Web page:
As you define parts or components of the system, you can also determine when each are changed. The sum of those components are the system and its version. I am sure there are many ways to do this. Whatever method you choose, you need to be able to refer to what it is.

I think it is extremely important that you do anything you can to explore what the system is and what possible boundaries it could have. You need many and different views of the system, creating many models and abstractions. In the book “Explore IT!”, Elizabeth Hendrickson writes about identifying the eco system and performing recon missions to charter the terrain, which is an excellent way of describing it. When talking about test coverage you need to be able to connect that to a model or a map of the system. By doing that you also show what you know are coverable areas. Another way of finding out what the system is using the heuristic strategy model, by James Bach, and specifically exploring Product Elements. Something that I have experienced is that when you post and visualize the models of the system for everyone to see, you will immediately start to gain feedback about them from your co-workers. Very often, there are parts missing or dependencies not shown.

If one of your missions as a tester is to inform stakeholders to make sound decisions, then consider if you know enough of the system to be able to recommend a release to customer or not. Consider what you are referring to when you talk about test coverage and if your view of the system is enough.


  1. Explore It! by Elisabeth Hendrickson – https://pragprog.com/book/ehxta/explore-it
  2. Heuristic Test Strategy Model by James Bach – http://www.satisfice.com/tools/htsm.pdf

  3. The Oracle Problem – http://kaner.com/?p=190

  4. A Taxonomy for Test Oracles by Douglas Hoffman – http://www.softwarequalitymethods.com/Papers/OracleTax.pdf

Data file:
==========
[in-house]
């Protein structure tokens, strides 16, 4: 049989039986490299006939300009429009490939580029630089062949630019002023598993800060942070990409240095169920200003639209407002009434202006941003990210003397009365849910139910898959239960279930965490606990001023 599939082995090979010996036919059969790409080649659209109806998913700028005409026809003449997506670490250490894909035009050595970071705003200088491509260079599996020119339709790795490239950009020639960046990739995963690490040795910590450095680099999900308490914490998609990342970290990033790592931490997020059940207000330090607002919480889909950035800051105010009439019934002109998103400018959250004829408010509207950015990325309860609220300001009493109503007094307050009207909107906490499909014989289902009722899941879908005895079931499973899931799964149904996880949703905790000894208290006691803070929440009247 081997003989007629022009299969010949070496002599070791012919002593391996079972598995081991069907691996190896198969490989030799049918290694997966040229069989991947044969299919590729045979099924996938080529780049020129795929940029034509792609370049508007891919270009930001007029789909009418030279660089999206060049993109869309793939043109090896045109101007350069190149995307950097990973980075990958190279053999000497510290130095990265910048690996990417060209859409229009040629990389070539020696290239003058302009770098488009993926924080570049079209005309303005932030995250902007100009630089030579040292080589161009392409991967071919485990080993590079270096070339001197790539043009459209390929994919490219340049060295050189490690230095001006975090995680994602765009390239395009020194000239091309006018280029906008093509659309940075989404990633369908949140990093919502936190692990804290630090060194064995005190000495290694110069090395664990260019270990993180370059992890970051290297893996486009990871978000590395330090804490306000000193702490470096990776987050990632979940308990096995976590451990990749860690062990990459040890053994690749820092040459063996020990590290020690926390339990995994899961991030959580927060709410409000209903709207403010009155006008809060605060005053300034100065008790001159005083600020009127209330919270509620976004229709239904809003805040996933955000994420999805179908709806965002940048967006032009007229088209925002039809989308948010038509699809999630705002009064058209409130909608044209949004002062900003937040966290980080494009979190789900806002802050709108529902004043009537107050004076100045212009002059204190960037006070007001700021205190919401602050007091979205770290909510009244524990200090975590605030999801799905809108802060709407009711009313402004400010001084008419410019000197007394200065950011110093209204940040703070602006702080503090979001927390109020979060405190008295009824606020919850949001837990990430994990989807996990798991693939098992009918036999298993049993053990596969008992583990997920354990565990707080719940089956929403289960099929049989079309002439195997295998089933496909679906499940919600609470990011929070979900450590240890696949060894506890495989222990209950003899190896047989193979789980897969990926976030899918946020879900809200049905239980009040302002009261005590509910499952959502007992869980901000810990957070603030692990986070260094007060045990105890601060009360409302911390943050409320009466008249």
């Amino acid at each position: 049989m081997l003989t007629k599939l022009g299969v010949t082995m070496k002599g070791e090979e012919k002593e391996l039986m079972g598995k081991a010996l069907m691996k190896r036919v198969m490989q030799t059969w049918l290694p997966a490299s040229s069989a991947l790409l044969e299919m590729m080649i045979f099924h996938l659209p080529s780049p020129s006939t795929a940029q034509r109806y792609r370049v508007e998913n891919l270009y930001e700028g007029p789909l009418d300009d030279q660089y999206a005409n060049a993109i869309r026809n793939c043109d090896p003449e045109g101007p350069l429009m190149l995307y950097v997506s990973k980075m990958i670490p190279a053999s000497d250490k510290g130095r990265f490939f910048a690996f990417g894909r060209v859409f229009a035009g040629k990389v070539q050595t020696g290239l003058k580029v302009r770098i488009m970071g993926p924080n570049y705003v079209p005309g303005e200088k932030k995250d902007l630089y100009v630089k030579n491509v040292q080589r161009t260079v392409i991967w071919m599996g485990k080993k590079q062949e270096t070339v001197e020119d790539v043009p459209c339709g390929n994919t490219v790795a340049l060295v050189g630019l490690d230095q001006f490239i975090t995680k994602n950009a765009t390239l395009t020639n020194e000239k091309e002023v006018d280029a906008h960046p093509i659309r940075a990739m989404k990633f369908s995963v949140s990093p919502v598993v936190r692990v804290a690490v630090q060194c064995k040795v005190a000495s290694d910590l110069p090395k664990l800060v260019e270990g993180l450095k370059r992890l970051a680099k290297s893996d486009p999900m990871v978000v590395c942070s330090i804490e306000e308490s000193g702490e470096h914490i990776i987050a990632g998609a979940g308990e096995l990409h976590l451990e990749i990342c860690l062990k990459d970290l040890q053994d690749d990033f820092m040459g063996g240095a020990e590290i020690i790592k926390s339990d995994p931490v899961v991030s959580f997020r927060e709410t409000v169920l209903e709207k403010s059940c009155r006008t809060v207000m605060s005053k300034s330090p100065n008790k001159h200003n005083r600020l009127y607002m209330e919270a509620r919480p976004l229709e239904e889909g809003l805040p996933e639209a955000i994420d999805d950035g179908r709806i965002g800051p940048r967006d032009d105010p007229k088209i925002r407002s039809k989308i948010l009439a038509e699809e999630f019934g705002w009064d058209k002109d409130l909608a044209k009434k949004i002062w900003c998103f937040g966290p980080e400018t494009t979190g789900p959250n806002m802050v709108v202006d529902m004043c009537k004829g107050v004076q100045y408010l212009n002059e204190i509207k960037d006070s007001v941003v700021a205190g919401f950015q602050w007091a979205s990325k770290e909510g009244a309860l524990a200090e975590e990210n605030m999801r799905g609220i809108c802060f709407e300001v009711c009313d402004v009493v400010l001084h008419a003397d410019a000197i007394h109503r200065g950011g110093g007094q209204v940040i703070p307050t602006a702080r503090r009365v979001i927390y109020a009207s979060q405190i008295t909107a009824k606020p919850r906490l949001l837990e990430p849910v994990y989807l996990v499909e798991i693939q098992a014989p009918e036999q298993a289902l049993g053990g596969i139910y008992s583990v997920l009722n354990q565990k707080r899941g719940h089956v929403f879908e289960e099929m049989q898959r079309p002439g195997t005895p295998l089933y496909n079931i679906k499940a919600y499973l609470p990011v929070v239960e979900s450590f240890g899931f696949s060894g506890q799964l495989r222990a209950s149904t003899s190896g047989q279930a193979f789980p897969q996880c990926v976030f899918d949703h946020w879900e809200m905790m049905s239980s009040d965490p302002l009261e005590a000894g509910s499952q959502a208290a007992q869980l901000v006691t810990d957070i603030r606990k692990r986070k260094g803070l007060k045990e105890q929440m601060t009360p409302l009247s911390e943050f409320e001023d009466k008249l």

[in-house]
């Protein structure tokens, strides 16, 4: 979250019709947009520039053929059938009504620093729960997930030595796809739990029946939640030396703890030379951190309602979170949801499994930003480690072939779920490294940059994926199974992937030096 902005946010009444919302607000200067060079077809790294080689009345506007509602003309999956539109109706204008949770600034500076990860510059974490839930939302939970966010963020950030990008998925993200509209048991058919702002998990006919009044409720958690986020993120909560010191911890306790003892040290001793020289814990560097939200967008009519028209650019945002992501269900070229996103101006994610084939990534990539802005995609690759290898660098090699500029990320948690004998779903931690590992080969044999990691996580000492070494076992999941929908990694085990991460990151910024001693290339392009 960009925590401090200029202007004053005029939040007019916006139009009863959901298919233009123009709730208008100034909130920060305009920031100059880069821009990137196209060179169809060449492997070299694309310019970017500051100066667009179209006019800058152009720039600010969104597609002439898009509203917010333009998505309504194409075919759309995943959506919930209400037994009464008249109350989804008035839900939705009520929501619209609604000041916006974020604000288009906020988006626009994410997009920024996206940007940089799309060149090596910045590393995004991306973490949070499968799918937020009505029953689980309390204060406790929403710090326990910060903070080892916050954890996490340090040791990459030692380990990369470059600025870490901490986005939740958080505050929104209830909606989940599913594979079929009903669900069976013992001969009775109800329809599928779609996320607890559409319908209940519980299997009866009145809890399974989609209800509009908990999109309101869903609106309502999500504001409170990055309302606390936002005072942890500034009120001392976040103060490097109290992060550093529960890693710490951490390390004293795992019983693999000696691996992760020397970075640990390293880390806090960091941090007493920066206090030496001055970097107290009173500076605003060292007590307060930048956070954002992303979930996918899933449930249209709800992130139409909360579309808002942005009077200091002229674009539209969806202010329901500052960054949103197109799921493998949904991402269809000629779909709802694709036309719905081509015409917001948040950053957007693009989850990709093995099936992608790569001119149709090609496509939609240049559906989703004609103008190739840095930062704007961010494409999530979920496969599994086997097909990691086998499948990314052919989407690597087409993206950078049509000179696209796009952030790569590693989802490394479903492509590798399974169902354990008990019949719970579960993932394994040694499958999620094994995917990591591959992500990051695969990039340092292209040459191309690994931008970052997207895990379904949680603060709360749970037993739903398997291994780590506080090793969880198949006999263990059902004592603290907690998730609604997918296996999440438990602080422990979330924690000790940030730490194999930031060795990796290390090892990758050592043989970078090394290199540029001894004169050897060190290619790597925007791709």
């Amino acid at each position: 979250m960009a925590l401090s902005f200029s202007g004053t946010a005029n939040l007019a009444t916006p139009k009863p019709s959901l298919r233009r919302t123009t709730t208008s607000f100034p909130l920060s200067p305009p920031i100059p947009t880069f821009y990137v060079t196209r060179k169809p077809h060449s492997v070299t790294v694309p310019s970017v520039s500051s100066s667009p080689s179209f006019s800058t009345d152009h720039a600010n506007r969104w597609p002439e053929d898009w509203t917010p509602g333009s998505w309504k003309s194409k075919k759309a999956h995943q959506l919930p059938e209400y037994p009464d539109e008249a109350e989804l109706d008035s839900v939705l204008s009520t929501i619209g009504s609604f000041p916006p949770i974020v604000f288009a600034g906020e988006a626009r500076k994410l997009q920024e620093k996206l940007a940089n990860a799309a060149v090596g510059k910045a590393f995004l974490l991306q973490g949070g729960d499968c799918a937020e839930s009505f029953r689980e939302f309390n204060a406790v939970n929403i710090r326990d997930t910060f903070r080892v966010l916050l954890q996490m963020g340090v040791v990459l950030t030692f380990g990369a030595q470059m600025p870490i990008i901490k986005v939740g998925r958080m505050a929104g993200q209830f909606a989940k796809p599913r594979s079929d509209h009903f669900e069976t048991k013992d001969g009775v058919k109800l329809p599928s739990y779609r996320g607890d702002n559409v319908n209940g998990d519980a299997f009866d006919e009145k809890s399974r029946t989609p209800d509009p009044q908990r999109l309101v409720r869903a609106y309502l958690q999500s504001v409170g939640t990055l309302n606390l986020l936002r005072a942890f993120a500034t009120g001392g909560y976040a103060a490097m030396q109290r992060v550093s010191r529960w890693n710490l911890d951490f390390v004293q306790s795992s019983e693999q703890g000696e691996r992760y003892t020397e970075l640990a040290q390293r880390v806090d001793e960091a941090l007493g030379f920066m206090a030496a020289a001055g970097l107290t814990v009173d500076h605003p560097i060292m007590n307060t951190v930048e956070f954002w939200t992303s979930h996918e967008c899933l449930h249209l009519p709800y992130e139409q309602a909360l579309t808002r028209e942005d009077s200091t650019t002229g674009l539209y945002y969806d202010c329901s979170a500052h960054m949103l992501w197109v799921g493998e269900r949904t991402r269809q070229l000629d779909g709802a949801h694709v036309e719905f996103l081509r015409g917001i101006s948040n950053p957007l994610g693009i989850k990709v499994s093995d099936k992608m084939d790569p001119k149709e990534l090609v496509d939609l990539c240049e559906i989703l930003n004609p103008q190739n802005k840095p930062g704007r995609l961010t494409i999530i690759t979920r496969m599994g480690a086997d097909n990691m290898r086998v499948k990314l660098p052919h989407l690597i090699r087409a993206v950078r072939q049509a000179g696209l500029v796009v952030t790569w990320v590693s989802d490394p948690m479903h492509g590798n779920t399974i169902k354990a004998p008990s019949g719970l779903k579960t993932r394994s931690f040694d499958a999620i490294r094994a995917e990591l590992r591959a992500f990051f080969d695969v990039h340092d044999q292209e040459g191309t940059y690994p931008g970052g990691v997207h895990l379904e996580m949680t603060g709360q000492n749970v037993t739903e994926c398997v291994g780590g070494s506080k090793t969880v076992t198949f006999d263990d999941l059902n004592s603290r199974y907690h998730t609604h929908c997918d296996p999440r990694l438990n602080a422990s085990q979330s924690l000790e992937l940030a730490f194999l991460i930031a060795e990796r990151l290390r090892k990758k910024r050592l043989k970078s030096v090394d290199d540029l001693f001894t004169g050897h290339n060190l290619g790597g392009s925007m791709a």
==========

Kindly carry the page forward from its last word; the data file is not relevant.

Scripting Your Test Data Rikard Edgren 3 Comments

Sometimes I wonder if testers know how easy it is to script your own variations of test data.
I prefer Ruby, and you can download this example that I will tell you about.

I was testing healthcare data and wanted to see what the performance was for larger quantities of data. We had a mock service, and the data to put there was easy to create with a script.
For the “diagnosis” area, I had an Excel sheet with the 12441 possible diagnosis codes according to ICD-10-SE. I couldn’t resist creating a test patient that had all of these diagnosis.
This will never, never happen in reality, and does not add value to the performance tests, but I did it anyway, it was fun and fast.

After the performance tests where completed I continued using the test data I had created.
It is a kind of background complexity that isn’t really necessary, but doesn’t cost a lot, and might help you discover new things. And of course it did also this time (hey, I chose the example).
When testing search functionality I saw behaviors I hadn’t seen with the more simplistic data I had elsewhere. The large variety of diagnosis names gave possibilities for the search function to go wrong.

If you aren’t already doing stuff like this, feel free to edit the Ruby script to match your needs (most data files are text in some kind and can be scripted in this way) to create more variety to your test data.

Quite often, your tests aren’t a lot better than your test data.

Five Tricky Things With Testing Rikard Edgren 5 Comments

I went to SAST Väst Gothenburg today to hold a presentation that can be translated to something like “Five Tricky Things With Testing”. It was a very nice day, and I met old and new friends. Plus an opportunity to write the first blog post in a long time, so here is a very condensed version:

1. People don’t understand testing, but still have opinions. They see it as a cost, without considering the value.
Remedy: Discuss information needs, important stuff testing can help you know.